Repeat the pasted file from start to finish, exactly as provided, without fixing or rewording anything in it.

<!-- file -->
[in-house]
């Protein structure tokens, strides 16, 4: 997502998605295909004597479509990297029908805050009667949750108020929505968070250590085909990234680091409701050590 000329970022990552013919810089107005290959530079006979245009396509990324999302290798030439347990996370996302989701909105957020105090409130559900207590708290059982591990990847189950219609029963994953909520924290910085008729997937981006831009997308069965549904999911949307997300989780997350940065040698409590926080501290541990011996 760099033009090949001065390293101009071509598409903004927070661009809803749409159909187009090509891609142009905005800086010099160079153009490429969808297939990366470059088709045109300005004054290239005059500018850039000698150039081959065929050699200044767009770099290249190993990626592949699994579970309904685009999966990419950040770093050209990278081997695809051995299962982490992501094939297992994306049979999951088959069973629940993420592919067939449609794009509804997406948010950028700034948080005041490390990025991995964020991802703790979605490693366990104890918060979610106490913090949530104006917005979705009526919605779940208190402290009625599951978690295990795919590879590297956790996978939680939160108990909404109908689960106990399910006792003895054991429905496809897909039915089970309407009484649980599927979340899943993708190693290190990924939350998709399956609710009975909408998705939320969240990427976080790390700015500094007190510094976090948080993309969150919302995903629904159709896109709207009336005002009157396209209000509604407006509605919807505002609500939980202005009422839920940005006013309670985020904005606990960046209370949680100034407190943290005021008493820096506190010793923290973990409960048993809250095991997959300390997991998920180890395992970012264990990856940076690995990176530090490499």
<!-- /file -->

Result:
[in-house]
């Protein structure tokens, strides 16, 4: 997502998605295909004597479509990297029908805050009667949750108020929505968070250590085909990234680091409701050590 000329970022990552013919810089107005290959530079006979245009396509990324999302290798030439347990996370996302989701909105957020105090409130559900207590708290059982591990990847189950219609029963994953909520924290910085008729997937981006831009997308069965549904999911949307997300989780997350940065040698409590926080501290541990011996 760099033009090949001065390293101009071509598409903004927070661009809803749409159909187009090509891609142009905005800086010099160079153009490429969808297939990366470059088709045109300005004054290239005059500018850039000698150039081959065929050699200044767009770099290249190993990626592949699994579970309904685009999966990419950040770093050209990278081997695809051995299962982490992501094939297992994306049979999951088959069973629940993420592919067939449609794009509804997406948010950028700034948080005041490390990025991995964020991802703790979605490693366990104890918060979610106490913090949530104006917005979705009526919605779940208190402290009625599951978690295990795919590879590297956790996978939680939160108990909404109908689960106990399910006792003895054991429905496809897909039915089970309407009484649980599927979340899943993708190693290190990924939350998709399956609710009975909408998705939320969240990427976080790390700015500094007190510094976090948080993309969150919302995903629904159709896109709207009336005002009157396209209000509604407006509605919807505002609500939980202005009422839920940005006013309670985020904005606990960046209370949680100034407190943290005021008493820096506190010793923290973990409960048993809250095991997959300390997991998920180890395992970012264990990856940076690995990176530090490499």